Protein in Urine
Protein in Urine
Individuals who are experiencing reports of protein in their urine after having tests or exams performed by their doctor may want to consider whether there are any underlying causes. There are many causes which can lead to the possibility of there being protein in the urine. Generally this is only noted by doctors if there is an extremely or abnormally high amount of protein that is present within the sample. The doctor usually checks to see if there will be a lot of protein present in the next sample, but if it continues, it is an indication that further exams should be done to explore what the ultimate cause may be.
In most cases, the kidneys are able to filter away the wastes that are found within your blood while providing the components that your body needs in order to function correctly. This includes proteins. However, there are circumstances where there are conditions and diseases which require proteins to pass through the filter of your kidneys. This is what causes protein to show up in your urine during a general test. It is completely normal for there to be low levels of protein present within the urine. If the levels are high for only a short period of time, such as if you had an infection, it would be normal too. However, if there is a large amount of protein and it lasts for a long period of time, it is an indication that something else may be occurring within your body.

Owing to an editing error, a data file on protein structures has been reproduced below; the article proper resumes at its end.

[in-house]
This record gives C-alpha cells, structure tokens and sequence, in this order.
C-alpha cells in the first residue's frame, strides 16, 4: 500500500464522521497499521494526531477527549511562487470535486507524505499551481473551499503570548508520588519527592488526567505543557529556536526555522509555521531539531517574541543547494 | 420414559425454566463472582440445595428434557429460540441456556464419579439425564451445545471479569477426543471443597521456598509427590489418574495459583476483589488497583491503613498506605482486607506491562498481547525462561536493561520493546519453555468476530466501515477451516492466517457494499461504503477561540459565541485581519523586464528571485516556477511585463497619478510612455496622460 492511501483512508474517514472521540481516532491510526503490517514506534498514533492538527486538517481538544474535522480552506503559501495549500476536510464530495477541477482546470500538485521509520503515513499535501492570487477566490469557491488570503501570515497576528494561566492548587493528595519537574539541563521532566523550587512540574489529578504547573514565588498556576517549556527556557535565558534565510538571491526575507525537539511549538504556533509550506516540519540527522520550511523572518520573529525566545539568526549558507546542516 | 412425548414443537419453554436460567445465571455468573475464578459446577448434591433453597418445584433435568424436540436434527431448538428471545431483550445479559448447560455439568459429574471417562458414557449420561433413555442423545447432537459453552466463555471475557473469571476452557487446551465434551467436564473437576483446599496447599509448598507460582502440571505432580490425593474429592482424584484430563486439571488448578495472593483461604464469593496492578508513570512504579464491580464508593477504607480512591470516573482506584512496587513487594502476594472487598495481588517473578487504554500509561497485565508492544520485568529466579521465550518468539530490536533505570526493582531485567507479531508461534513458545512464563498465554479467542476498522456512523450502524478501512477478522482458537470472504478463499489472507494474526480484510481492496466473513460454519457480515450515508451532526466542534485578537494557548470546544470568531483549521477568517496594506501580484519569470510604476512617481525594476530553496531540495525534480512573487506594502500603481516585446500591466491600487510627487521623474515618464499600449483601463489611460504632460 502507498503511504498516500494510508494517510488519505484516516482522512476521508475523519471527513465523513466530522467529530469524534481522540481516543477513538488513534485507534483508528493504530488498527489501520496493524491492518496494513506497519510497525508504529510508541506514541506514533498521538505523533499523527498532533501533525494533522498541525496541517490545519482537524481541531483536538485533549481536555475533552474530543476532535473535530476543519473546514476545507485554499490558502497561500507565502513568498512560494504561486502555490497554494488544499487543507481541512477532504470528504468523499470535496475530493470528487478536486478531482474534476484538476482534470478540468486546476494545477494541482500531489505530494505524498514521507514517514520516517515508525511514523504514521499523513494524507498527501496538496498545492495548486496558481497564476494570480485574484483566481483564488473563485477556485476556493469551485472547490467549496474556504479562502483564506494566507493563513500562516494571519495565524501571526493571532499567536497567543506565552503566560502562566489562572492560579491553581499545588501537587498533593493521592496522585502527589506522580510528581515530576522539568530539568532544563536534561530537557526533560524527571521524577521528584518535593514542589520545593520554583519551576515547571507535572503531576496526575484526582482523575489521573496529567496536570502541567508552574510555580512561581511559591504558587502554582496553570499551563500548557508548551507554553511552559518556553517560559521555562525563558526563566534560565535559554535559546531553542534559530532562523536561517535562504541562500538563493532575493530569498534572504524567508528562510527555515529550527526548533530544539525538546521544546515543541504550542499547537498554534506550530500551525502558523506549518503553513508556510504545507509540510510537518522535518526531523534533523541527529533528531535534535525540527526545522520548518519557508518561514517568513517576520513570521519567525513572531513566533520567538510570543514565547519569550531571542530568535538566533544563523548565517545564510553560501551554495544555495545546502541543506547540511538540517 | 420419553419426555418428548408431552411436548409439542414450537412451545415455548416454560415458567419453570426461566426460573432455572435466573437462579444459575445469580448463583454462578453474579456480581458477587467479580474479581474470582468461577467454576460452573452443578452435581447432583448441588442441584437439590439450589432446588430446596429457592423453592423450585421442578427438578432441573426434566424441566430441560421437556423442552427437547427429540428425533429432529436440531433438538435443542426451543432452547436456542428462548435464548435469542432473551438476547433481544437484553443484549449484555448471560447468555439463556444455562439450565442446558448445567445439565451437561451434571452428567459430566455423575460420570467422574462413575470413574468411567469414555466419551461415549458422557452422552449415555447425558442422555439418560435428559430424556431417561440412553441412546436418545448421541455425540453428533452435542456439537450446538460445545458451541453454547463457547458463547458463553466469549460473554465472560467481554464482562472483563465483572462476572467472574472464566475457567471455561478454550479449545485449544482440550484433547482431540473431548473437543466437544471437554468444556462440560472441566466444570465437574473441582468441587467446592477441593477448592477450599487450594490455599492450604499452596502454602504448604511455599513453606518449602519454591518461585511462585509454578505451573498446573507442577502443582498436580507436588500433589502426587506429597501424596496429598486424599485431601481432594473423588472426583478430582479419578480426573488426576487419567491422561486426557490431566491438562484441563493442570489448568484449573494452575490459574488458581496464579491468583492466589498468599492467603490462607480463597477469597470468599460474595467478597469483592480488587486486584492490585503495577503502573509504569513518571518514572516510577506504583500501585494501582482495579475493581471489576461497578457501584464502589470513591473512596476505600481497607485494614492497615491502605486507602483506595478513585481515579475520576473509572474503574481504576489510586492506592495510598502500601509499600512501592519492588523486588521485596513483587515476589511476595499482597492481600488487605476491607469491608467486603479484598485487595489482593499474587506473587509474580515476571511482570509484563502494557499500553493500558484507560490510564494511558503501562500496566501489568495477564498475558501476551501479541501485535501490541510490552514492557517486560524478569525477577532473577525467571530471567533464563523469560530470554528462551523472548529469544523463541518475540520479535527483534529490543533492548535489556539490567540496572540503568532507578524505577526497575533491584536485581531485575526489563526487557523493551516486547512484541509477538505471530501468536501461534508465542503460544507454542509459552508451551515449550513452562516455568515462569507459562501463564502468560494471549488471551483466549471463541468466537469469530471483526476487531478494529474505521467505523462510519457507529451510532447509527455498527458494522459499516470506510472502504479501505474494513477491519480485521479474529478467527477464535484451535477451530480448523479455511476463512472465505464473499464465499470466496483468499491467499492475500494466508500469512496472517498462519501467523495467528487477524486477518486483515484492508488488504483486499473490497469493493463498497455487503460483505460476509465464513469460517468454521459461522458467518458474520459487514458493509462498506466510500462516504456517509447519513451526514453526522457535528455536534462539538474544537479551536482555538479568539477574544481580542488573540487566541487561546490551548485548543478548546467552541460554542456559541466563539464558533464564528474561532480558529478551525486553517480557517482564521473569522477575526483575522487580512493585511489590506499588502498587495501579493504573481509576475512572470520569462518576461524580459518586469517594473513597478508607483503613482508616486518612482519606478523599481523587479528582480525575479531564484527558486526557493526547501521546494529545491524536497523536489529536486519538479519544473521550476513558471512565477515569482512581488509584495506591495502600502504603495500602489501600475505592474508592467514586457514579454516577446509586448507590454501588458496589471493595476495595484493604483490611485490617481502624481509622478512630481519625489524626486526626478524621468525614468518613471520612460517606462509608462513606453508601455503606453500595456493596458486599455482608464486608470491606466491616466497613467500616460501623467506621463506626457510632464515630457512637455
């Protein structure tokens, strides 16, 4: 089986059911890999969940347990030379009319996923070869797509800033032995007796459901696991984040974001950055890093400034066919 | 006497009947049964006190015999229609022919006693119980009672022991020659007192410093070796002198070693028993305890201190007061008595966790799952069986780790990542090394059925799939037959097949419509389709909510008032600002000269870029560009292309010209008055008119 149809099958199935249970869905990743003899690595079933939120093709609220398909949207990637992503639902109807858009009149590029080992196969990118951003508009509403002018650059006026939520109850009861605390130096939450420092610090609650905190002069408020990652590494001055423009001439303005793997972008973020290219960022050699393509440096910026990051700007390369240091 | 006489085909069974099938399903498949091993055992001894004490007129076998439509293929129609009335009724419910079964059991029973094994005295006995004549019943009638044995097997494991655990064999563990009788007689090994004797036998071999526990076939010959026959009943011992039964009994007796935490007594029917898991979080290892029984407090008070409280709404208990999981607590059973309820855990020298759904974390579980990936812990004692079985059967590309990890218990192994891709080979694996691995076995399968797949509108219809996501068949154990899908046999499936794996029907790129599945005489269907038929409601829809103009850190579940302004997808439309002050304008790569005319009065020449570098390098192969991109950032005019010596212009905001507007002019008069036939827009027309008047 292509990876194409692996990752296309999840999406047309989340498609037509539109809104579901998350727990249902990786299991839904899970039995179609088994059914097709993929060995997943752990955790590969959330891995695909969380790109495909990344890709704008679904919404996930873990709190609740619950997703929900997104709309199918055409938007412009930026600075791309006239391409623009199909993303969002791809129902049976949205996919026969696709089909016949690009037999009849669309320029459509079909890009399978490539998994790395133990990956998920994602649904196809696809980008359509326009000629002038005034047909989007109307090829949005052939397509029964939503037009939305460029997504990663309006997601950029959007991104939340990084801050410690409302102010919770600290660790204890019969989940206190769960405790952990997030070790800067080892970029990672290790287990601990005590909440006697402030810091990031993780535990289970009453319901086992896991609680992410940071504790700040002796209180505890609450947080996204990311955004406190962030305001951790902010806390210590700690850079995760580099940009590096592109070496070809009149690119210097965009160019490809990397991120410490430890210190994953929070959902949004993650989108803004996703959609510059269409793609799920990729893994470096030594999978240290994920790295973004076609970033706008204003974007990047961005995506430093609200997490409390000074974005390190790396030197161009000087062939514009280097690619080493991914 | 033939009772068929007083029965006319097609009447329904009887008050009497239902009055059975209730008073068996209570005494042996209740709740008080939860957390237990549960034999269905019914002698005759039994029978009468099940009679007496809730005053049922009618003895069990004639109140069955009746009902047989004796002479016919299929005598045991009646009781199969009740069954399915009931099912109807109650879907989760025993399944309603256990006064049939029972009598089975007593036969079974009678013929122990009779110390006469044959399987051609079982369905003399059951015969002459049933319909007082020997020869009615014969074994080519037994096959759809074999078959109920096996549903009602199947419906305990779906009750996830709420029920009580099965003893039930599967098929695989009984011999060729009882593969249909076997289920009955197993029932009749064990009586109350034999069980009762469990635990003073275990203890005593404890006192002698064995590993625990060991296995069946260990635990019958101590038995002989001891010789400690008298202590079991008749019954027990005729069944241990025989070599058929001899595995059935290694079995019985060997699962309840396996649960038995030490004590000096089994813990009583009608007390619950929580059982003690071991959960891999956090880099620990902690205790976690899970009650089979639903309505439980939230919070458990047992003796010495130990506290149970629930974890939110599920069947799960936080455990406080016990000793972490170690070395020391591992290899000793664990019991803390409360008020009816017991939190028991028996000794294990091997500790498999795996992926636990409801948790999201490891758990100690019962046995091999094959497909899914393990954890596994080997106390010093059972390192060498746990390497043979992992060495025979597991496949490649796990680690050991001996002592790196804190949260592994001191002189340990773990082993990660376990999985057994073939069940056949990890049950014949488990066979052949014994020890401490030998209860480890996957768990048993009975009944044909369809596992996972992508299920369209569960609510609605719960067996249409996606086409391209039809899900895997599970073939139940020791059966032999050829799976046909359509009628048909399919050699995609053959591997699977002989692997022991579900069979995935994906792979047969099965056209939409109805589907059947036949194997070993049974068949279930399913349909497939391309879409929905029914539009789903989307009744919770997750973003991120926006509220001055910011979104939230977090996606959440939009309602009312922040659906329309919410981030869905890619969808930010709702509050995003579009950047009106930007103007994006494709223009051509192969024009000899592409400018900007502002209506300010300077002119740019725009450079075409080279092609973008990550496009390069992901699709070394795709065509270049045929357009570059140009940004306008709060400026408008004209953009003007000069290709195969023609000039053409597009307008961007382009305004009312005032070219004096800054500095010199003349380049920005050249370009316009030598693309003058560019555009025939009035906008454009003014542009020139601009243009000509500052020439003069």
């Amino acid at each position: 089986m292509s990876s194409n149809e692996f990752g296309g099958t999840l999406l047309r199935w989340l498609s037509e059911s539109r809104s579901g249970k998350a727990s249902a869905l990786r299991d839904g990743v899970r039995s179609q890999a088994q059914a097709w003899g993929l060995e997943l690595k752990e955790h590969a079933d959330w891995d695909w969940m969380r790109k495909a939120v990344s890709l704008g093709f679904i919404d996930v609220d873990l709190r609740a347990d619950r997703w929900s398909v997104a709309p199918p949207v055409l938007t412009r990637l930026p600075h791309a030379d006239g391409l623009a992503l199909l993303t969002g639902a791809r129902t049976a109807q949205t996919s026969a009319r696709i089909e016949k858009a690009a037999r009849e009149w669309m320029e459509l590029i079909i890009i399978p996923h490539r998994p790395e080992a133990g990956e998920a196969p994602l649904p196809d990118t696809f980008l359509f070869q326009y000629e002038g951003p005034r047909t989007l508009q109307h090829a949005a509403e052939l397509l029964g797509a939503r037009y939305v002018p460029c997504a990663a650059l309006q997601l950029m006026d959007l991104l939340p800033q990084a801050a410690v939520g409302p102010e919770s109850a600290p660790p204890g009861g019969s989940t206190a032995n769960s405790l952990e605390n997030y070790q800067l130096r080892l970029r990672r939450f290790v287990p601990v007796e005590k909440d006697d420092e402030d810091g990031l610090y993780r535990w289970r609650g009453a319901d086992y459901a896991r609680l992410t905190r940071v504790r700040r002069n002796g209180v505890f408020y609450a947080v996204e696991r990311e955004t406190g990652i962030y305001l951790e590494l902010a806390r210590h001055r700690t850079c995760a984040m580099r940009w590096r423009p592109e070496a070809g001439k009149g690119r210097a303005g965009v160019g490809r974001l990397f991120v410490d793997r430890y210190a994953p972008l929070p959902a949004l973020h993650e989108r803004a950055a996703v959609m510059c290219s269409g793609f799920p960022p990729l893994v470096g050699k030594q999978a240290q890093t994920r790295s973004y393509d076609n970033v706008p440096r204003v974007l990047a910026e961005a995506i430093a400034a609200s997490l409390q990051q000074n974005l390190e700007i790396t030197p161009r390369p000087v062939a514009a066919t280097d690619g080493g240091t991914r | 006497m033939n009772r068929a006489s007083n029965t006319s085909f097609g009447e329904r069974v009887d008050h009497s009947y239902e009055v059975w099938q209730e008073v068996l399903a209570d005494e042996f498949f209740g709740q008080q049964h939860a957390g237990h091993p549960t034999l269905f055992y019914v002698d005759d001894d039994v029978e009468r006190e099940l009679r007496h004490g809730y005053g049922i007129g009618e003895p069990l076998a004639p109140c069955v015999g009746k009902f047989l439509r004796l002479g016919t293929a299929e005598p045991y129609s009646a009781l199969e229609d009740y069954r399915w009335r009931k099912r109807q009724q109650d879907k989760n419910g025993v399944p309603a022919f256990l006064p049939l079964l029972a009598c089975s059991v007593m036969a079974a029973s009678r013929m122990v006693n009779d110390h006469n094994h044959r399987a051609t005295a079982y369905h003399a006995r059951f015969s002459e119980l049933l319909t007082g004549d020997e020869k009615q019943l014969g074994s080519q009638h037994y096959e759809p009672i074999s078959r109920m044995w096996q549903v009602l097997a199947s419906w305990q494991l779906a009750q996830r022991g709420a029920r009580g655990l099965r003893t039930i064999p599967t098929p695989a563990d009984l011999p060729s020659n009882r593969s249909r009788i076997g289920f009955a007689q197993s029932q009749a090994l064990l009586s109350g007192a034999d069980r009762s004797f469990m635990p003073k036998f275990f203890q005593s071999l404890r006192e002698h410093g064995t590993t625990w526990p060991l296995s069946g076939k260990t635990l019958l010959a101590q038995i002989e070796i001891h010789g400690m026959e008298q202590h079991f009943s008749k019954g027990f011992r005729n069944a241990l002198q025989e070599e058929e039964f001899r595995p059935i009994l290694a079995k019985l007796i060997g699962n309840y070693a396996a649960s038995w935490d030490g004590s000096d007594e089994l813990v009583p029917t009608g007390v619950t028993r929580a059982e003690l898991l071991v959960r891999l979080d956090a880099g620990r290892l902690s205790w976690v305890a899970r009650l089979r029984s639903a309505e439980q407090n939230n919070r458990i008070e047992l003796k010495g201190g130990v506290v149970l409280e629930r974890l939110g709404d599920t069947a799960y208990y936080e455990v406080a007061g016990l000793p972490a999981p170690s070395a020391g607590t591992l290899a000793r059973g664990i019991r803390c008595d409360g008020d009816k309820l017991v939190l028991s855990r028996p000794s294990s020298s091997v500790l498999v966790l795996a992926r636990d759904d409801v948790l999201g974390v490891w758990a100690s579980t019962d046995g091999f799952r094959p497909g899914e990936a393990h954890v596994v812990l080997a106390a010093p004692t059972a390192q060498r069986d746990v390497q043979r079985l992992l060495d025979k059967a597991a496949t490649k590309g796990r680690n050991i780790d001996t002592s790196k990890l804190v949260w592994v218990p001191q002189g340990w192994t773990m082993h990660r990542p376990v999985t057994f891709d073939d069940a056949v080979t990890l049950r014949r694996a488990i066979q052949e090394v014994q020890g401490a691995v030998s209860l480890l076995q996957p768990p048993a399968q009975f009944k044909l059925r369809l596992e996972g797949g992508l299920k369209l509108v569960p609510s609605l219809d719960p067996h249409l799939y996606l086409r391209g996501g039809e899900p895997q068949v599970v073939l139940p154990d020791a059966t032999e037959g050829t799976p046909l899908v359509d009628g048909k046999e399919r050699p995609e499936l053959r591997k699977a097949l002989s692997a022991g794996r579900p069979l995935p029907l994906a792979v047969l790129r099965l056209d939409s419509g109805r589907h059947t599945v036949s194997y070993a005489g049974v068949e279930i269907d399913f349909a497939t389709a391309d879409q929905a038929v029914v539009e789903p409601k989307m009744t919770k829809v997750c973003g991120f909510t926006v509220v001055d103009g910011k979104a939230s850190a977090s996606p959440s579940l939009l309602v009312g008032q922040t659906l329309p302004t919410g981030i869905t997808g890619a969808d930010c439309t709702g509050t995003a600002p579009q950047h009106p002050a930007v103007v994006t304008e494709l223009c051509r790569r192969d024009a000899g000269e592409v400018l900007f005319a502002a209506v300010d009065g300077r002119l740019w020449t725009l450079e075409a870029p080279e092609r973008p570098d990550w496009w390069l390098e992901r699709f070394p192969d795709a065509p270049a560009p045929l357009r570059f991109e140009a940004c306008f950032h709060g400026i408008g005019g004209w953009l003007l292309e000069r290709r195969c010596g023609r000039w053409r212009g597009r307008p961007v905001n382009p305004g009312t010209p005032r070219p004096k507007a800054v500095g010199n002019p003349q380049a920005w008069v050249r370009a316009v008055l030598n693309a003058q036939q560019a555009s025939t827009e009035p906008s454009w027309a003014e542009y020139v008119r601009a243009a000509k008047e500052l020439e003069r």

There are many conditions which can cause the high levels of protein in your urine to appear. These can include lupus, heart failure, diabetes, drugs, kidney failure, pregnancy, malaria, and many other different conditions. Your doctor will consider the various symptoms that you may be currently having and use them to help distinguish what some of the possible causes may be. If it is caused by another condition, your doctor will generally treat you based on the condition itself and not based on your symptoms. However, there are some situations where your doctor may treat you purely based on your symptoms, assuming that there is not a specific condition which seems to be causing your high protein levels. Some individuals may be put on additional monitoring until the doctor is able to review further tests and determine what the cause of the level changes may be.